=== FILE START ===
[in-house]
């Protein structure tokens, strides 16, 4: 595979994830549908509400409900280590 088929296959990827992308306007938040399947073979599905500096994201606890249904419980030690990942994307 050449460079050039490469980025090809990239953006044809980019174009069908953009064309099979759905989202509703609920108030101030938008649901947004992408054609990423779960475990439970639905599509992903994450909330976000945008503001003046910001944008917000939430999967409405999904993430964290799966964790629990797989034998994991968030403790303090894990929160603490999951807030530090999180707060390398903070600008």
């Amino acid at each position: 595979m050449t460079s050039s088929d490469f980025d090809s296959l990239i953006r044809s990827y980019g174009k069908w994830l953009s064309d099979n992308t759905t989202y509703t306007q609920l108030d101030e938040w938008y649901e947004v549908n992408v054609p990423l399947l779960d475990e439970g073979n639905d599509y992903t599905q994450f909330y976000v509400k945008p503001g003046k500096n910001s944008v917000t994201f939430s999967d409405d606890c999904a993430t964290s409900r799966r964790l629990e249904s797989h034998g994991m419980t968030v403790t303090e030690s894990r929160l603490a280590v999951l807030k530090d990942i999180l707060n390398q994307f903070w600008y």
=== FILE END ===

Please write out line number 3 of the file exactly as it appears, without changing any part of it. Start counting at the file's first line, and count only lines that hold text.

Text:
């Amino acid at each position: 595979m050449t460079s050039s088929d490469f980025d090809s296959l990239i953006r044809s990827y980019g174009k069908w994830l953009s064309d099979n992308t759905t989202y509703t306007q609920l108030d101030e938040w938008y649901e947004v549908n992408v054609p990423l399947l779960d475990e439970g073979n639905d599509y992903t599905q994450f909330y976000v509400k945008p503001g003046k500096n910001s944008v917000t994201f939430s999967d409405d606890c999904a993430t964290s409900r799966r964790l629990e249904s797989h034998g994991m419980t968030v403790t303090e030690s894990r929160l603490a280590v999951l807030k530090d990942i999180l707060n390398q994307f903070w600008y």